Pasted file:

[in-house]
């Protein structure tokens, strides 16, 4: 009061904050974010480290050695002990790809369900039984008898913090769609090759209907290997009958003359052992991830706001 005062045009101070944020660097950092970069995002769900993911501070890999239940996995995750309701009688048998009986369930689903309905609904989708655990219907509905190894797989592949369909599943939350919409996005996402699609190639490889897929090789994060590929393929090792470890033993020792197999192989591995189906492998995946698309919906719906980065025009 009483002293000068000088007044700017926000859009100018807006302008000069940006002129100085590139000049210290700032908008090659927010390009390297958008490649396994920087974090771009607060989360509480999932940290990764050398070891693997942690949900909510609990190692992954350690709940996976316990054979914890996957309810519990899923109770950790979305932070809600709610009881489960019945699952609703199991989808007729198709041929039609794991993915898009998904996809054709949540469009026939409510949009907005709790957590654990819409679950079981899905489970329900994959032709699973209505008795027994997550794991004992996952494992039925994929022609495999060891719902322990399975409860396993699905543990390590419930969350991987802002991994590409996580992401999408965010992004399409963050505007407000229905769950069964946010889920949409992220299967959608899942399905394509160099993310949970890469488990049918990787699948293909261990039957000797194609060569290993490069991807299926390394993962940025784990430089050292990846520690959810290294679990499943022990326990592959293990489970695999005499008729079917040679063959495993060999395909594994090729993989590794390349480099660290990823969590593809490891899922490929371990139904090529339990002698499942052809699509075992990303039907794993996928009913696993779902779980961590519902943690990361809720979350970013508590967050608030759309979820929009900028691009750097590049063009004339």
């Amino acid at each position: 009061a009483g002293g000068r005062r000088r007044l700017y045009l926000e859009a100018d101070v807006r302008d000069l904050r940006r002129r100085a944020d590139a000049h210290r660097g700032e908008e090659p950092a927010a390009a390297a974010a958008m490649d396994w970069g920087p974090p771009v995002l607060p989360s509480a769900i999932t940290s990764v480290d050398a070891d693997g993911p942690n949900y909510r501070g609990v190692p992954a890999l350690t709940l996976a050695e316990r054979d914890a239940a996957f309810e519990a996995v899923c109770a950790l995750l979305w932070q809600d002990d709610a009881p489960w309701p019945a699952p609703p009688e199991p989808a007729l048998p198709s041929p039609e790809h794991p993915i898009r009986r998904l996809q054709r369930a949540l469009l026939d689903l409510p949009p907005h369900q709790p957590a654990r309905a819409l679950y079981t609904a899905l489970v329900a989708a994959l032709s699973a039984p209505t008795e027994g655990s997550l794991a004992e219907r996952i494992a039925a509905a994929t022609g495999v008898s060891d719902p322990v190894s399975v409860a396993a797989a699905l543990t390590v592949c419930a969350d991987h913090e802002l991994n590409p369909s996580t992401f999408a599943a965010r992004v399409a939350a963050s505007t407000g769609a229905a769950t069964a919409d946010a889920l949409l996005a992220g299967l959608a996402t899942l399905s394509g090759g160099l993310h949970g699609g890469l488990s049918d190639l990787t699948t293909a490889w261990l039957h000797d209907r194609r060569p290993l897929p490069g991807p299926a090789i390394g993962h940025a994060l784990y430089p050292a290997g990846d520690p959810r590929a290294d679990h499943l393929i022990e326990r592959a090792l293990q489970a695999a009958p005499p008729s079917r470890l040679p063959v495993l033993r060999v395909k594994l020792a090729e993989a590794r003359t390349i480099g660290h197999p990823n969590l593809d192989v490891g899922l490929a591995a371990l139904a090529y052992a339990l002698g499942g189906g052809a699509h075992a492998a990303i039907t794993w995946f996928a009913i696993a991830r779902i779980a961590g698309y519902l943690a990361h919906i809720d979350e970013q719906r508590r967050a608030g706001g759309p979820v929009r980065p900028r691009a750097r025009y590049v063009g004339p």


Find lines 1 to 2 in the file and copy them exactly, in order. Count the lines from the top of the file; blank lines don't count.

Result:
[in-house]
């Protein structure tokens, strides 16, 4: 009061904050974010480290050695002990790809369900039984008898913090769609090759209907290997009958003359052992991830706001 005062045009101070944020660097950092970069995002769900993911501070890999239940996995995750309701009688048998009986369930689903309905609904989708655990219907509905190894797989592949369909599943939350919409996005996402699609190639490889897929090789994060590929393929090792470890033993020792197999192989591995189906492998995946698309919906719906980065025009 009483002293000068000088007044700017926000859009100018807006302008000069940006002129100085590139000049210290700032908008090659927010390009390297958008490649396994920087974090771009607060989360509480999932940290990764050398070891693997942690949900909510609990190692992954350690709940996976316990054979914890996957309810519990899923109770950790979305932070809600709610009881489960019945699952609703199991989808007729198709041929039609794991993915898009998904996809054709949540469009026939409510949009907005709790957590654990819409679950079981899905489970329900994959032709699973209505008795027994997550794991004992996952494992039925994929022609495999060891719902322990399975409860396993699905543990390590419930969350991987802002991994590409996580992401999408965010992004399409963050505007407000229905769950069964946010889920949409992220299967959608899942399905394509160099993310949970890469488990049918990787699948293909261990039957000797194609060569290993490069991807299926390394993962940025784990430089050292990846520690959810290294679990499943022990326990592959293990489970695999005499008729079917040679063959495993060999395909594994090729993989590794390349480099660290990823969590593809490891899922490929371990139904090529339990002698499942052809699509075992990303039907794993996928009913696993779902779980961590519902943690990361809720979350970013508590967050608030759309979820929009900028691009750097590049063009004339």